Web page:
Before I dive into this new story collection of all things dark, I must preface this post by saying that I didn’t read the whole book. Because I am participating in #ReadWomen2014, I only read the stories included in the anthology that were written by women. My friend leant me the book so I could use it as preparation for writing my third noir young adult novel (the writer’s life is all inhalation and exhalation). According to the book’s jacket copy, The New Black is a collection of “20 neo-noir stories exemplifying the best authors currently writing in this dark sub-genre.” This was exactly the book I needed to put my mind in the necessary dark place to explore the themes of betrayal, loss, and death I wanted to touch on in my latest book.
I was excited to see a few familiar names when I skimmed the table of contents. Roxane Gay is one of the stars of the book, and her story “How,” about a woman trapped within her claustrophobic small town life, is one of my favorites. The lovely and talented Vanessa Veselka has an entry with the ultra-sad and a little weird (basically Veselka’s sweet spot) “Christopher Hitchens,” about a mother who visits a healer who promises to cure her of faith. I was excited to see Benjamin Percy, known most recently for his werewolf novel Red Moon (and the best author reading voice I’ve ever heard), on the list of contributors, though I’ll have to come back and read his story next year.
The most exciting find for me in the book was Lindsay Hunter. At the same time I read her disturbing story “That Baby,” her new novel Ugly Girls has started garnering some attention (another novel to add to my to-read list). “That Baby” is told from the perspective of a new mother who watches her abnormally large newborn boy take on increasingly terrifying traits, everything from not letting the father sleep in bed with he and the mother to uttering his first word, “honey,” with the sliminess of a man cat-calling on the street. The tension in the story only increases as the reader wonders what this horrifying monster-child will do next, his every move implying impending domestic violence towards the mother.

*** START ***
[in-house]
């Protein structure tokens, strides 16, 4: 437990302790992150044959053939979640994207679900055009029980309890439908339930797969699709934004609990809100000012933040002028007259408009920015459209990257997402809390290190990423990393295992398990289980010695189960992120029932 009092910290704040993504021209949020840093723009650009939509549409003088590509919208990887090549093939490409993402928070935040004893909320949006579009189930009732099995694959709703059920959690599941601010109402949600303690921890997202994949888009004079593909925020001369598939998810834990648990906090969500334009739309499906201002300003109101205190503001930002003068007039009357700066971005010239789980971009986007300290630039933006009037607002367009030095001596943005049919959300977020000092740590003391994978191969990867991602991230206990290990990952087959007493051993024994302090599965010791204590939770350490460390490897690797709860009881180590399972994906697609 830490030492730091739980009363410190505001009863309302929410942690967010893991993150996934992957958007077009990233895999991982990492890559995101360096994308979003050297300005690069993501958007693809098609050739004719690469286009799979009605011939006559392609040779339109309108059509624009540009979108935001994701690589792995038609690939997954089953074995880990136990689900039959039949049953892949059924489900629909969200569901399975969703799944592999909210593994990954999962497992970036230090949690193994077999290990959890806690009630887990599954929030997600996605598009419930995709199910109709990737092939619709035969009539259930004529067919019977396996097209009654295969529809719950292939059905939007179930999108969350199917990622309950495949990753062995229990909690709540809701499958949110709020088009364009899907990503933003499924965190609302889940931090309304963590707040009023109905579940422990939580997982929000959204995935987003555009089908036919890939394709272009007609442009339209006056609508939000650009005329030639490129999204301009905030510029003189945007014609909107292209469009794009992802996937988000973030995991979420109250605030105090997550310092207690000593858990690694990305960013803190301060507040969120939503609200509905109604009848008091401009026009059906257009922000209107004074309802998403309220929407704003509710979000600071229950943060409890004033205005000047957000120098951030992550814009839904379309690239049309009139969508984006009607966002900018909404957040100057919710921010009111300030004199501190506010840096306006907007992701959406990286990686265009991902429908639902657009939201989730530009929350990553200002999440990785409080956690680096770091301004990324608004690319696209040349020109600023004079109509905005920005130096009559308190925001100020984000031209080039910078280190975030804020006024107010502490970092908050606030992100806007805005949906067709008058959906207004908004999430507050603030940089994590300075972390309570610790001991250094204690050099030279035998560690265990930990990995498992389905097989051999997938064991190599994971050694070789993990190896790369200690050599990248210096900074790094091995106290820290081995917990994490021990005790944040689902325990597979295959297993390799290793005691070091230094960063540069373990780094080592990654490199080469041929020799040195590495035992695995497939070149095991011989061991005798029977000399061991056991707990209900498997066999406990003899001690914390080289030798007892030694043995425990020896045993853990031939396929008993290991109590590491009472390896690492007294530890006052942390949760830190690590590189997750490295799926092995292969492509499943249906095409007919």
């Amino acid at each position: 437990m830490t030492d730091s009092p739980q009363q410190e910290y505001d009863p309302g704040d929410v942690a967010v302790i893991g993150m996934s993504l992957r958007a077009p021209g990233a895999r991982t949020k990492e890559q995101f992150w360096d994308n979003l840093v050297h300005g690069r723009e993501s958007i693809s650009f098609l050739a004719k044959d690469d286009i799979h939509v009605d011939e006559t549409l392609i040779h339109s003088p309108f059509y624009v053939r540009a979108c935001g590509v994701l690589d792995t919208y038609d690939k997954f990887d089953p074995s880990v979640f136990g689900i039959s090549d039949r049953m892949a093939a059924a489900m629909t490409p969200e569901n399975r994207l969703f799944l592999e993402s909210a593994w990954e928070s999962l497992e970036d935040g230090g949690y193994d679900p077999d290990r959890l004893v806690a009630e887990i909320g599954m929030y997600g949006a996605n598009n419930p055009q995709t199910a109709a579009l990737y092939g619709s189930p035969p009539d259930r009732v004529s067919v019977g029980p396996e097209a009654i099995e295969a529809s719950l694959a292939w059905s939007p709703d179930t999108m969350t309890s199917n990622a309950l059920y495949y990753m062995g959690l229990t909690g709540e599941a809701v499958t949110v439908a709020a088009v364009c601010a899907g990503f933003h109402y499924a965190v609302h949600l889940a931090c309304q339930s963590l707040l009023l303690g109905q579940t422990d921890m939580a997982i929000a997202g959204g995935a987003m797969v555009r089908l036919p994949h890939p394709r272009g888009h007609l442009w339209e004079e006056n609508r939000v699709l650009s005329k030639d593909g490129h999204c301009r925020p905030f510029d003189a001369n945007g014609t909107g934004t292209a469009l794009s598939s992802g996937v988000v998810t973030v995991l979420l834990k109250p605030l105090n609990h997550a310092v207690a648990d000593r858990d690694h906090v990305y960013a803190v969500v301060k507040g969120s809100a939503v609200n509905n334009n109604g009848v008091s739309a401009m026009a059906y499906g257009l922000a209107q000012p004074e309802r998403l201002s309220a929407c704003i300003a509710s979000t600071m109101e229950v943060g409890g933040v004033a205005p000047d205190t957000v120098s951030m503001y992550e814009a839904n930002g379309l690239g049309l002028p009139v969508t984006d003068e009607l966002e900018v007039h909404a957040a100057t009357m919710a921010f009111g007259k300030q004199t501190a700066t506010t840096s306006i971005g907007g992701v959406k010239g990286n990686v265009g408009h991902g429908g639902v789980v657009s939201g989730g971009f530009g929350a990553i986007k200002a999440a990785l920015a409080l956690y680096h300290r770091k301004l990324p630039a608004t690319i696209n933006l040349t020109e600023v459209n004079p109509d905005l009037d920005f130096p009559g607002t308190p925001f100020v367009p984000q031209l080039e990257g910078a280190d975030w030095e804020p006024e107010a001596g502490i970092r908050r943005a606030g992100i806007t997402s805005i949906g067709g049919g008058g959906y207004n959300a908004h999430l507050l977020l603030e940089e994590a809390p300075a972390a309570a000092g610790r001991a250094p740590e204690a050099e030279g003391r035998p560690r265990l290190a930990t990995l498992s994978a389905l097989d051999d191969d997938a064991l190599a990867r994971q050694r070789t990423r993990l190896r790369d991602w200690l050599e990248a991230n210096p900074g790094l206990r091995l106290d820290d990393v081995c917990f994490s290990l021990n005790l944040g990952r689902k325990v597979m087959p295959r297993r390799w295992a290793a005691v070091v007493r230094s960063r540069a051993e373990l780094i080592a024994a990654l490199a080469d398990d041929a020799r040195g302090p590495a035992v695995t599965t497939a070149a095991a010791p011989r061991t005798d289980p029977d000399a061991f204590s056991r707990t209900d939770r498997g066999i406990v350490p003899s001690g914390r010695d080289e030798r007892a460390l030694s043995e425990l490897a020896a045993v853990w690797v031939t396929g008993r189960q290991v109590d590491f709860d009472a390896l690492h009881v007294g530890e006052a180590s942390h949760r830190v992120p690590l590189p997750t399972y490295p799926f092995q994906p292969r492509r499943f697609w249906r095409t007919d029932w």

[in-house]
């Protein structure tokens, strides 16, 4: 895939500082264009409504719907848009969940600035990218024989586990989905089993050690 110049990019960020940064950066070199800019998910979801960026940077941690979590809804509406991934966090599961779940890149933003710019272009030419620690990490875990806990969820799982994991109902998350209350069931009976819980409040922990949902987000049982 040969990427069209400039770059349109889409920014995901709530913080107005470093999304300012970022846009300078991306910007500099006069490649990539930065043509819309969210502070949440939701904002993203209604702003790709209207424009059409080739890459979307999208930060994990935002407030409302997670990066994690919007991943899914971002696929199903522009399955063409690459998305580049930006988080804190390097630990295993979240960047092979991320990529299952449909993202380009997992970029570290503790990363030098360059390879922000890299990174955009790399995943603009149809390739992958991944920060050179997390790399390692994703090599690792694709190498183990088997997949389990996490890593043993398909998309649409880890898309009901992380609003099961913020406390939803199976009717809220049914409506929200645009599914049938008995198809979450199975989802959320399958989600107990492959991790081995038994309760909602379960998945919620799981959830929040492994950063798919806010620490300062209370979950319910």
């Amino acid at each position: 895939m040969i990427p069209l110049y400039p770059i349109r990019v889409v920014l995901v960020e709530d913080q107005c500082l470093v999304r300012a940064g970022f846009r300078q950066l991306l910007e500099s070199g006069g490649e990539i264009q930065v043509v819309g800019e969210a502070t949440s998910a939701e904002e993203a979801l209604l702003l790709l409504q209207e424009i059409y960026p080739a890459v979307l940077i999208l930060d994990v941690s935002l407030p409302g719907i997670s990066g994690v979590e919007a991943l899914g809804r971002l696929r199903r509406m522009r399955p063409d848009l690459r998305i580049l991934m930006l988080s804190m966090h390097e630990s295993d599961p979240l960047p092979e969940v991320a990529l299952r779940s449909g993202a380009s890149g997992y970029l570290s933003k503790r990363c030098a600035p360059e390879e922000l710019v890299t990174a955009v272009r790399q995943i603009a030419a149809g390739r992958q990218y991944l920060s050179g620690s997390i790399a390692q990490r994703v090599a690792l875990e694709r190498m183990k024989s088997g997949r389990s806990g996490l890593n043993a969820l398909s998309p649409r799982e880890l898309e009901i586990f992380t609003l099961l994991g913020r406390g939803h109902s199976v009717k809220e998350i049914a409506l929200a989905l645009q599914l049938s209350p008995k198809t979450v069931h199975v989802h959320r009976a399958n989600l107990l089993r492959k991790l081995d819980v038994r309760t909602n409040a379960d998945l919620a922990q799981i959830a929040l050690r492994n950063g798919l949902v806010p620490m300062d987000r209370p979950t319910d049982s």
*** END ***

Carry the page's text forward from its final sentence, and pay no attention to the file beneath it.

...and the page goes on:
A more subtle but equally affecting story is Rebecca Jones-Howe’s “Blue Hawaii.” In it, an alcoholic struggles with sobriety when she starts sleeping with a drug addict. The main character bears the scar left behind from having surgery as a child to fix her cleft lip. At one point the addict asks her, “What it’s like, knowing you were born with all the ugly on the outside?” That is the kind of line that an author bleeds onto the page.
What I liked the most about The New Black is the way it defied and re-shaped my expectations about how a noir should look. I expected the stories to be about revenge and death and to be filled with plot twists and turns. They still featured the dark aspects of humanity, from death to addiction to the fear of motherhood, but unlike the noir stories of the early twentieth century, these stories felt more inwardly focused. This gives me hope for my own neo-noir series. Sure, my latest book contains an ocean rescue and a murder, but it also features a lot of reflection on what it means to hurt those we love. The New Black renews my energy and inspires me to keep pursuing the “internal noir.” If you introduce a gun in the first act, you better think about it in the second act.